When Your Mother Is Constantly Against You, She Loses You
My mother thought she was always right. When my parents separated and my father moved out of our house, my mom was bitterly angry, resentful and sad. All of it made sense, and I couldn’t fault her for it. The demise of a marriage and a household is truly tragic, and it occurs far too frequently. But, I still have a very hard time forgiving her for her subsequent actions. She simply couldn’t stay strong for me and my younger brother, who were, of course, traumatized and afraid. Often, she would crawl into bed with me in the middle of the night, crying. As an 11-year-old, I was forced to comfort her as she mourned her loss, when it should’ve been the other way around. I came to see our short and infrequent visits with our father as an escape, a refuge from our mother’s depressed and erratic behavior.
I desperately wanted to move in with him instead. If I even mentioned my dad’s name in my mom’s presence, I was reprimanded with cutting words and angry accusations. She demanded the impossible of me: that I choose her over my other parent. The result, of course, was me picking my dad. She hit me. I hated to abandon my brother, but I had to. She refused to see me or speak to me for nearly two years. I was barely 12, going through all the trials and confusion of adolescence, and my mother abandoned me. Only recently have I fully come to realize how deeply her actions affected and damaged me. It’s nothing short of selfish and dysfunctional to leave your child high and dry when she desperately needs you. I’m 31, and I’m still working through my anger and fear of abandonment. Granted, my brother had still been coming to visit my dad, so she was around. But, she refused to see me or speak to me in that entire time.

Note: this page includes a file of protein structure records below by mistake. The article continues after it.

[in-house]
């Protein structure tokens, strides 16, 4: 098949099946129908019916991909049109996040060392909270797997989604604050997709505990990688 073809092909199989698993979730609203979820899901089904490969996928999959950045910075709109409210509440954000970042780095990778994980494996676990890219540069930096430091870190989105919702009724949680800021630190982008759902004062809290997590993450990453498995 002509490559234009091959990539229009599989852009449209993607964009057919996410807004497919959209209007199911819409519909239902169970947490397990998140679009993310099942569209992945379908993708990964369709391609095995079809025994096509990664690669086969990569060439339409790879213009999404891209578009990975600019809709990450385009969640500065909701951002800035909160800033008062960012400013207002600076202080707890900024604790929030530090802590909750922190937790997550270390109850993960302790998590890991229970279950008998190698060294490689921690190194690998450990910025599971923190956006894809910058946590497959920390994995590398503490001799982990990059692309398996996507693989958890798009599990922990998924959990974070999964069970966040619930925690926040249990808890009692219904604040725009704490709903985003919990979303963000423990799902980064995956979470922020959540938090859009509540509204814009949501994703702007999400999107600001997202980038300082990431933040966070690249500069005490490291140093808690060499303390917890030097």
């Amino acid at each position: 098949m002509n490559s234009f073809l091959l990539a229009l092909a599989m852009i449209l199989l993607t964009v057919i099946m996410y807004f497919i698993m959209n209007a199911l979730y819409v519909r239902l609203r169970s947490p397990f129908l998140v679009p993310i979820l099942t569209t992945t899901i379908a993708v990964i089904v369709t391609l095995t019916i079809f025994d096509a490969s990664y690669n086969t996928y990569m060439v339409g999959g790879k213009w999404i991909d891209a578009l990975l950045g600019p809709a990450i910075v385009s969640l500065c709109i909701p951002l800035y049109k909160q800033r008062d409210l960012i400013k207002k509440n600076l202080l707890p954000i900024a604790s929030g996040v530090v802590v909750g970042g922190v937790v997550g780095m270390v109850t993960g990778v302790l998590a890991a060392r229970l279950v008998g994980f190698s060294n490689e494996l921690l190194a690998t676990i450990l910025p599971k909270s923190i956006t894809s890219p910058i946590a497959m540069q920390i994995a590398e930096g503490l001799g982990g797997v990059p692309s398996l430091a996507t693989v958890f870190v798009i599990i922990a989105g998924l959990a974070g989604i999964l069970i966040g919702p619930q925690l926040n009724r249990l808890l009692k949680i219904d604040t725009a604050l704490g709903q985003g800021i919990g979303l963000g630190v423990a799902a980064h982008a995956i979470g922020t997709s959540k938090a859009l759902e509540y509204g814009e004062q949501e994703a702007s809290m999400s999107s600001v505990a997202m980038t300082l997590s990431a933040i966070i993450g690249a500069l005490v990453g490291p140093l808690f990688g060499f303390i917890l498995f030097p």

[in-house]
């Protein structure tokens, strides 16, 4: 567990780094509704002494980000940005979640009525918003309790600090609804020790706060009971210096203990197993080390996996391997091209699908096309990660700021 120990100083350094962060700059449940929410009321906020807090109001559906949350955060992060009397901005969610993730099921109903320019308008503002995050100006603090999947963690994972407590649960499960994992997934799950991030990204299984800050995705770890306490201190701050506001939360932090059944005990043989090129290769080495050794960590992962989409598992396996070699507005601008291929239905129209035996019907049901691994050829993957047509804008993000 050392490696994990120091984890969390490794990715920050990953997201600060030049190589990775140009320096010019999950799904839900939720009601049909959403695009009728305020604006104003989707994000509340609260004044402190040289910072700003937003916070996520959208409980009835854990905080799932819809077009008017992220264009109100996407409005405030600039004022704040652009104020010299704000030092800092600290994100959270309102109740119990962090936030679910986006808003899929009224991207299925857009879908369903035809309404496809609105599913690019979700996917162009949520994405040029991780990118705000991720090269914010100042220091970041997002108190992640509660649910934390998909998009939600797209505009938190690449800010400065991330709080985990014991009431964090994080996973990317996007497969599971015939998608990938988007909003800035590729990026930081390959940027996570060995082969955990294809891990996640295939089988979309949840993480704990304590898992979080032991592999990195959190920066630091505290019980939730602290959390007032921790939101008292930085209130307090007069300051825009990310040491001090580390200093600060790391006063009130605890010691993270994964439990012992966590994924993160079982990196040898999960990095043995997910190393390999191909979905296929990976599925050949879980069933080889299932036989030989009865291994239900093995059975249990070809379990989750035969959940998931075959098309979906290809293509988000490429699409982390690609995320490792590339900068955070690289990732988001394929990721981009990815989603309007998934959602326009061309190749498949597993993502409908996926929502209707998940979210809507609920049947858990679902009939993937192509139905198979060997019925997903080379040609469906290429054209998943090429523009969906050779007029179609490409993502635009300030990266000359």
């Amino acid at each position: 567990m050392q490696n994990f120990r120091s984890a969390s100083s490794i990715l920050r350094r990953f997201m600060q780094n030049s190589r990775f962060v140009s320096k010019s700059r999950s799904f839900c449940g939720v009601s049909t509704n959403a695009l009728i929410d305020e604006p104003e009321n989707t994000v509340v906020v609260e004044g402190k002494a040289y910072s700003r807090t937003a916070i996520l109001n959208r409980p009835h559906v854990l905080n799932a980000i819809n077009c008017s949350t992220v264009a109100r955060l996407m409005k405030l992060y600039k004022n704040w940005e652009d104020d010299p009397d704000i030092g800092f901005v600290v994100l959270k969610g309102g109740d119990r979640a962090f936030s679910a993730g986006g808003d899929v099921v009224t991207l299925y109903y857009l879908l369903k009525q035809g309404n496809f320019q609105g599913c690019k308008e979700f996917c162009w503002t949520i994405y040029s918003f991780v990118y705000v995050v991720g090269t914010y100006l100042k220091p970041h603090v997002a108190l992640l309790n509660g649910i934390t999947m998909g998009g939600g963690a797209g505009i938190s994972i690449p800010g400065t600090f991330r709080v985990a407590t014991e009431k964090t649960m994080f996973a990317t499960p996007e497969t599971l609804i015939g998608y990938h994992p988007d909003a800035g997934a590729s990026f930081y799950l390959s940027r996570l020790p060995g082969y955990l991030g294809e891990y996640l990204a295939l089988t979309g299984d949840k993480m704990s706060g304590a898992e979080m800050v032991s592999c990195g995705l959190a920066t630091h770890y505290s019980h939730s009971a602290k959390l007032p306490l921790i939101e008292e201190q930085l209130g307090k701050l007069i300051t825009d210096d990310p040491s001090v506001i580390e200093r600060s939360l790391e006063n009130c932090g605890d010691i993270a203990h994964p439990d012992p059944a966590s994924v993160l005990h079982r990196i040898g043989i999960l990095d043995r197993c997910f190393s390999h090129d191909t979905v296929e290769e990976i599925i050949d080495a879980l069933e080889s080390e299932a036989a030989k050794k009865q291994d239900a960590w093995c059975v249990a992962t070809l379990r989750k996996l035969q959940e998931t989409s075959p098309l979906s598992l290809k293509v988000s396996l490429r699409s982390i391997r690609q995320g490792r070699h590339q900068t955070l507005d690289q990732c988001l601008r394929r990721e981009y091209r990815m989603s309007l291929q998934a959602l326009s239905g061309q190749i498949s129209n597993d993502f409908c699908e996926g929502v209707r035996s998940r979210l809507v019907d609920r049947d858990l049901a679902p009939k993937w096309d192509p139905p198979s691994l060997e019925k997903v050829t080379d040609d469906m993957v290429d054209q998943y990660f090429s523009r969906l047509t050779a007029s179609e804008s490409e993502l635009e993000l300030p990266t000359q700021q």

There were four years of custody battles, therapy sessions, decisions and reversals. One summer, after a long stretch of visitation, my father showed up to take me and my brother with him, and she completely lost it. It was the last time I visited her or saw her at all, except from a distance. She has attempted to reach out to me over the past several years, but I have no desire to reconcile. After all this time, I’m finally realizing I’m not like her. I’ve been blind to the fact that despite her absence from my life, she still affects everything I do. And now, I’m ready to stop that